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Annealing To Relieve Internal Stresses
Work quenched from a high temperature and not afterward tempe...

Heavy Forging Practice
In heavy forging practice where the metal is being worked at...

Heat Treatment Of Milling Cutters Drills Reamers Etc
THE FIRE.--Gas and electric furnaces designed for high heats ...

Tungsten
Tungsten, as an alloy in steel, has been known and used for a...

Air-hardening Steels
These steels are recommended for boring, turning and planing...

Sulphur
SULPHUR is another element (symbol S) which is always found i...

Hardening High-speed Steels
We will now take up the matter of hardening high-speed steels...

Vanadium
Vanadium has a very marked effect upon alloy steels rich in c...

Heating
Although it is possible to work steels cold, to an extent de...

The Quenching Tank
The quenching tank is an important feature of apparatus in c...

Pyrometers
Armor plate makers sometimes use the copper ball or Siemens' ...

Annealing
ANNEALING can be done by heating to temperatures ranging from...

Bessemer Process
The bessemer process consists of charging molten pig iron int...

S A E Heat Treatments
The Society of Automotive Engineers have adopted certain heat...

Ebbw Vale And The Bessemer Process
After his British Association address in August 1856, Besseme...

Instructions For Working High-speed Steel
Owing to the wide variations in the composition of high-speed...

Plant For Forging Rifle Barrels
The forging of rifle barrels in large quantities and heat-tre...

Compensating Leads
By the use of compensating leads, formed of the same materia...

Protectors For Thermo-couples
Thermo-couples must be protected from the danger of mechanica...

Double Annealing
Water annealing consists in heating the piece, allowing it to...



Vanadium






Category: ALLOYS AND THEIR EFFECT UPON STEEL

Vanadium has a very marked effect upon alloy steels rich in chromium,
carbon, or manganese. Vanadium itself, when combined with steel very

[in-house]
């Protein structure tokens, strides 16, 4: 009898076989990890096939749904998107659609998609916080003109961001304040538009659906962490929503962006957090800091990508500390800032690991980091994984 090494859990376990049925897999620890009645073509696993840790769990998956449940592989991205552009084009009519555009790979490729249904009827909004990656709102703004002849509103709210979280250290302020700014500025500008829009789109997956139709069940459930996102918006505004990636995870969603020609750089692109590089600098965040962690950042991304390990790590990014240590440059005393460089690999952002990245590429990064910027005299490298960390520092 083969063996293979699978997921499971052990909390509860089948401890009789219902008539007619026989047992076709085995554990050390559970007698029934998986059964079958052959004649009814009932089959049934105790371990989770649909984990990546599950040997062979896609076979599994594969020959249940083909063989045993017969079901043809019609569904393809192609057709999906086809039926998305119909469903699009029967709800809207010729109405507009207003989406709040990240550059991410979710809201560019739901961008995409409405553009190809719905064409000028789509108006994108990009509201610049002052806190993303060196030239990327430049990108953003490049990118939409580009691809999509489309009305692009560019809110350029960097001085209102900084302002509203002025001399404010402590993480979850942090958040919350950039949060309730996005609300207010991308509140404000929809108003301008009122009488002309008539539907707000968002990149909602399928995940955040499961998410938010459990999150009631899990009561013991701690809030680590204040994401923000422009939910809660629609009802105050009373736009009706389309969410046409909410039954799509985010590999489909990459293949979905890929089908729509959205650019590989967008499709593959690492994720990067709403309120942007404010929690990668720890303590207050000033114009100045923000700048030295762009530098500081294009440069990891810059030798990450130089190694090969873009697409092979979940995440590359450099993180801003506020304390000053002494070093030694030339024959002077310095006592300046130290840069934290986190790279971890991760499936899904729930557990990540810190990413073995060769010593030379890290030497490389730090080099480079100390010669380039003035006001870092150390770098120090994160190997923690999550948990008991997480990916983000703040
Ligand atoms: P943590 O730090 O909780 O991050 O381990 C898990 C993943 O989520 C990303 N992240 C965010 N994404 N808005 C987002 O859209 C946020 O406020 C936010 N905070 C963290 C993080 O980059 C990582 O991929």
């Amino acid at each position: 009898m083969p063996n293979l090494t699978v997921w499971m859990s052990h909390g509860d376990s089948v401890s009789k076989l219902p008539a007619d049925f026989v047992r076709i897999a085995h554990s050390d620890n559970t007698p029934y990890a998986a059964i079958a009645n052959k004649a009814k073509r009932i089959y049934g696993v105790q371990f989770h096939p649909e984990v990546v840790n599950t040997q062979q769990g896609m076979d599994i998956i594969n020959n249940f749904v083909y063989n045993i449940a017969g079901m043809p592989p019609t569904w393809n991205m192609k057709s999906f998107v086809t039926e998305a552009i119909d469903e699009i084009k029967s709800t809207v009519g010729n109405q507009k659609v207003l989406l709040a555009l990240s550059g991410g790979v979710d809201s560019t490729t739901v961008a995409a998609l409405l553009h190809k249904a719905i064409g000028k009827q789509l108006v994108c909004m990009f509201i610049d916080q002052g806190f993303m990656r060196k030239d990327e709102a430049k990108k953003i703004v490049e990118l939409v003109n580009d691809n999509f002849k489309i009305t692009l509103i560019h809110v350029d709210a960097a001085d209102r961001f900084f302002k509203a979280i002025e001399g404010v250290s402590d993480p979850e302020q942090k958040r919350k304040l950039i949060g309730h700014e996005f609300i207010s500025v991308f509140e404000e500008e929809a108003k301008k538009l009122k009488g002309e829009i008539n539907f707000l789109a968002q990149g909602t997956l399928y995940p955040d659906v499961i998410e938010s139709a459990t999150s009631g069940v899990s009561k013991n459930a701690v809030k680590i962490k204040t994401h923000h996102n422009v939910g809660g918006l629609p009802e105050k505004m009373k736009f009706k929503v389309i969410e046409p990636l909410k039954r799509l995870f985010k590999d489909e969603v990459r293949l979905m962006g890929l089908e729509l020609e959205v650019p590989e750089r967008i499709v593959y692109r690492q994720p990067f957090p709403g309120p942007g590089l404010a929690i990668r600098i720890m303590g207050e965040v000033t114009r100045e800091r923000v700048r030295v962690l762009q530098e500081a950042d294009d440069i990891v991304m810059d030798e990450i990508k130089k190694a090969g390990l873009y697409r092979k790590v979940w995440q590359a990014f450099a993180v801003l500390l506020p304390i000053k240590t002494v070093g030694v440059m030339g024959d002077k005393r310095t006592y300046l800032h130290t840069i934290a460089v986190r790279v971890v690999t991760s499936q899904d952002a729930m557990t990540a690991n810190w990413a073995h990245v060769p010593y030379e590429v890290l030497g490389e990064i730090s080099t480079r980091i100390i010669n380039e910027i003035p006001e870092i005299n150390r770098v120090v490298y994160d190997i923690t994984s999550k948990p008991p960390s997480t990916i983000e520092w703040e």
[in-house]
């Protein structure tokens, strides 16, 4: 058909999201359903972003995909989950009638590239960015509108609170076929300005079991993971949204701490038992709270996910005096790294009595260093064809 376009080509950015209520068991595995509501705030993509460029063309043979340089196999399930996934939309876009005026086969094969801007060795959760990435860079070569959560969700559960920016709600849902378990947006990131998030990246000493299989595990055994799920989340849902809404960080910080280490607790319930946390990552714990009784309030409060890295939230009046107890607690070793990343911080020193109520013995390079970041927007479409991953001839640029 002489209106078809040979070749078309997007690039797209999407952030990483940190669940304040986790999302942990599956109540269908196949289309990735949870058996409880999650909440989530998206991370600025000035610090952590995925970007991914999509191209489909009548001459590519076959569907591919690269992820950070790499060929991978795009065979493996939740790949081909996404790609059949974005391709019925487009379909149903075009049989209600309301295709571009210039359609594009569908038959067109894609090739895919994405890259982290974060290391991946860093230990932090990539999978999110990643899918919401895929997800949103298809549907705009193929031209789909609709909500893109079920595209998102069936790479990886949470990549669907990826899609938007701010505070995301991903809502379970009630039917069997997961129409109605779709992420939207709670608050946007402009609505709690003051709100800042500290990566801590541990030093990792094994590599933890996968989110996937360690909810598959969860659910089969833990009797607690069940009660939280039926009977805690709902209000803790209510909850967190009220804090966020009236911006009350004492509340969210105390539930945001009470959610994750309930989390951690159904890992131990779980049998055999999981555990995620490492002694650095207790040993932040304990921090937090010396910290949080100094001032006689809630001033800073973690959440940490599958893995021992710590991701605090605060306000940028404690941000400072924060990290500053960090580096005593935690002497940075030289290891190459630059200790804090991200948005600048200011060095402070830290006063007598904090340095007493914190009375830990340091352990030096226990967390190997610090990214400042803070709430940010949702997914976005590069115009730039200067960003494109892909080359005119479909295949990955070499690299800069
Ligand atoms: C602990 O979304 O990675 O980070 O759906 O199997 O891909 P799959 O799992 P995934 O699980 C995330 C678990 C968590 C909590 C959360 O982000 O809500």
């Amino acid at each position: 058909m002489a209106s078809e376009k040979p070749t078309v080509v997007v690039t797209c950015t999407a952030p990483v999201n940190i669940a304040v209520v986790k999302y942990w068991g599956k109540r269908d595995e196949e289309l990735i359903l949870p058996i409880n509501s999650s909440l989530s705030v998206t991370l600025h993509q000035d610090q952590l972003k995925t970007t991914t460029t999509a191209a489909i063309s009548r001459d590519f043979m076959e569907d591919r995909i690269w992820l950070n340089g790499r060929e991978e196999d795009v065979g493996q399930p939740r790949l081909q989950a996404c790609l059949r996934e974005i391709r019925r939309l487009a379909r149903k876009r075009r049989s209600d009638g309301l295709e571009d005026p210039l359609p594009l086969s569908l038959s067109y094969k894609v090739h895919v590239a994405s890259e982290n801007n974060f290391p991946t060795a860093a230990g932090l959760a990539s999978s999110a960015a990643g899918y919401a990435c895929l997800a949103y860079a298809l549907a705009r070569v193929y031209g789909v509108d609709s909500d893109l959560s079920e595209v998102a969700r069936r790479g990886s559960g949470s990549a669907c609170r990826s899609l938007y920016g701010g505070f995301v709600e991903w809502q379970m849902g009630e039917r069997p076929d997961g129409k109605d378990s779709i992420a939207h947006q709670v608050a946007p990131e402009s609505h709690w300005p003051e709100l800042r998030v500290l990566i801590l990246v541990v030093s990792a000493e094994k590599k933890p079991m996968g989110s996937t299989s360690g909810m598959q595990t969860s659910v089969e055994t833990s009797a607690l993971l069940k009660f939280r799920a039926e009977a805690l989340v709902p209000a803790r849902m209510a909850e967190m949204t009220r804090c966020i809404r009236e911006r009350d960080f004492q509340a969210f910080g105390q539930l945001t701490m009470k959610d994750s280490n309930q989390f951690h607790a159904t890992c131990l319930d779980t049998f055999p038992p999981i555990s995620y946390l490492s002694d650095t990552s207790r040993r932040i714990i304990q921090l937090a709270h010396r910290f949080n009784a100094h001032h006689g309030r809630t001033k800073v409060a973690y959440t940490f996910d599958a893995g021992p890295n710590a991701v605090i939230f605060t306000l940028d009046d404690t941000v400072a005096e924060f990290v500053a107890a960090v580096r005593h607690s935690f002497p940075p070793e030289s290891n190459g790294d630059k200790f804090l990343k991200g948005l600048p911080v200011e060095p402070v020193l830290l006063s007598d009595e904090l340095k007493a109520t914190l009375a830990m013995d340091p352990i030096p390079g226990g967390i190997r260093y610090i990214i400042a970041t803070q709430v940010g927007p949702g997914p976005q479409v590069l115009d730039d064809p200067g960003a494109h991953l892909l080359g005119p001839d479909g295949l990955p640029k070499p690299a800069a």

low in carbon, is not so noticeably beneficial as in the same carbon
steel higher in manganese, but if a small quantity of chromium
is added, then the vanadium has a very marked effect in increasing
the impact strength of the alloy. It would seem that vanadium has
the effect of intensifying the action of chromium and manganese, or
that vanadium is intensified by the action of chromium or manganese.

Vanadium has the peculiar property of readily entering into solution
with ferrite. If vanadium contained is considerable it also combines
with the carbon, forming carbides. The ductility of carbon-vanadium
steels is therefore increased, likewise the ductility of chrome-vanadium
steels.

The full effect of vanadium is not felt unless the temperatures to
which the steel is heated for hardening are raised considerably.
It is therefore necessary that a certain amount of soaking takes
place, so as to get the necessary equalization. This is true of all
alloys which contain complex carbides, i.e., compounds of carbon,
iron and one or more elements.

Chrome-vanadium steels also are highly favored for case hardening.
When used under alternating stresses it appears to have superior
endurance. It would appear that the intensification of the properties
due to chromium and manganese in the alloy steel accounts for this
peculiar phenomenon.

Vanadium is also a very excellent scavenger for either removing
the harmful gases, or causing them to enter into solution with the
metal in such a way as to largely obviate their harmful effects.
Chrome-vanadium steels have been claimed, by many steel manufacturers
and users, to be preferable to nickel-chrome steels. While not
wishing to pass judgment on this, it should be borne in mind that
the chrome-vanadium steel, which is tested, is generally compared
with a very low nickel-chromium alloy steel (the price factor entering
into the situation), but equally good results can be obtained by
nickel-chromium steels of suitable analysis.

Where price is the leading factor, there are many cases where a
stronger steel can be obtained from the chrome and vanadium than
the nickel-chrome. It will be safe to say that each of these two
systems of alloys have their own particular fields and chrome-vanadium
steel should not be regarded as the sole solution for all problems,
neither should nickel-chromium.





Next: Manganese

Previous: Nickel-chromium



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